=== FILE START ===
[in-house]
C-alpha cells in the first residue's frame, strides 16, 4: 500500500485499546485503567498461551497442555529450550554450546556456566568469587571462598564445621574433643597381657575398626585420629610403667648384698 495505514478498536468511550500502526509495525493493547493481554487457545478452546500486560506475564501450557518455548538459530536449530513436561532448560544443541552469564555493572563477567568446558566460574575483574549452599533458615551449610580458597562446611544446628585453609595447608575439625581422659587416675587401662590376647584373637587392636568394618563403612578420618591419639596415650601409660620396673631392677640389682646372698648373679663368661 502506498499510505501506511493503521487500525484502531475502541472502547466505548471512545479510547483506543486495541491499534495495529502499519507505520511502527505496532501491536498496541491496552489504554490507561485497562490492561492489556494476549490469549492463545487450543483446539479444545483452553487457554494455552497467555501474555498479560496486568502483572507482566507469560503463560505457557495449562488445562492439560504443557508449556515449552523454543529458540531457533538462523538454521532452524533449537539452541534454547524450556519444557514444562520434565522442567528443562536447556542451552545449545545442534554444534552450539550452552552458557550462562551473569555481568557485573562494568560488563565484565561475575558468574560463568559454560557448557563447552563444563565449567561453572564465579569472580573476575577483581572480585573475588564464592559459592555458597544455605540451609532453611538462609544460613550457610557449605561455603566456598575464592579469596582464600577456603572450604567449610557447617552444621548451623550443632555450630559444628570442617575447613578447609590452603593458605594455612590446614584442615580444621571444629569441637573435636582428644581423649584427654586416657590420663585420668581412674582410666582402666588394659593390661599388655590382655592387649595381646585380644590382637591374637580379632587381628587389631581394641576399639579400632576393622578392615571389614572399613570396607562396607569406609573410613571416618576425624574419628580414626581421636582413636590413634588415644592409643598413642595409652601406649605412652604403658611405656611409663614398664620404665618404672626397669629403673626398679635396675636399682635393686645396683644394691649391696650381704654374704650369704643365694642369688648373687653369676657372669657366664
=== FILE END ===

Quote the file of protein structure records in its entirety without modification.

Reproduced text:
[in-house]
C-alpha cells in the first residue's frame, strides 16, 4: 500500500485499546485503567498461551497442555529450550554450546556456566568469587571462598564445621574433643597381657575398626585420629610403667648384698 495505514478498536468511550500502526509495525493493547493481554487457545478452546500486560506475564501450557518455548538459530536449530513436561532448560544443541552469564555493572563477567568446558566460574575483574549452599533458615551449610580458597562446611544446628585453609595447608575439625581422659587416675587401662590376647584373637587392636568394618563403612578420618591419639596415650601409660620396673631392677640389682646372698648373679663368661 502506498499510505501506511493503521487500525484502531475502541472502547466505548471512545479510547483506543486495541491499534495495529502499519507505520511502527505496532501491536498496541491496552489504554490507561485497562490492561492489556494476549490469549492463545487450543483446539479444545483452553487457554494455552497467555501474555498479560496486568502483572507482566507469560503463560505457557495449562488445562492439560504443557508449556515449552523454543529458540531457533538462523538454521532452524533449537539452541534454547524450556519444557514444562520434565522442567528443562536447556542451552545449545545442534554444534552450539550452552552458557550462562551473569555481568557485573562494568560488563565484565561475575558468574560463568559454560557448557563447552563444563565449567561453572564465579569472580573476575577483581572480585573475588564464592559459592555458597544455605540451609532453611538462609544460613550457610557449605561455603566456598575464592579469596582464600577456603572450604567449610557447617552444621548451623550443632555450630559444628570442617575447613578447609590452603593458605594455612590446614584442615580444621571444629569441637573435636582428644581423649584427654586416657590420663585420668581412674582410666582402666588394659593390661599388655590382655592387649595381646585380644590382637591374637580379632587381628587389631581394641576399639579400632576393622578392615571389614572399613570396607562396607569406609573410613571416618576425624574419628580414626581421636582413636590413634588415644592409643598413642595409652601406649605412652604403658611405656611409663614398664620404665618404672626397669629403673626398679635396675636399682635393686645396683644394691649391696650381704654374704650369704643365694642369688648373687653369676657372669657366664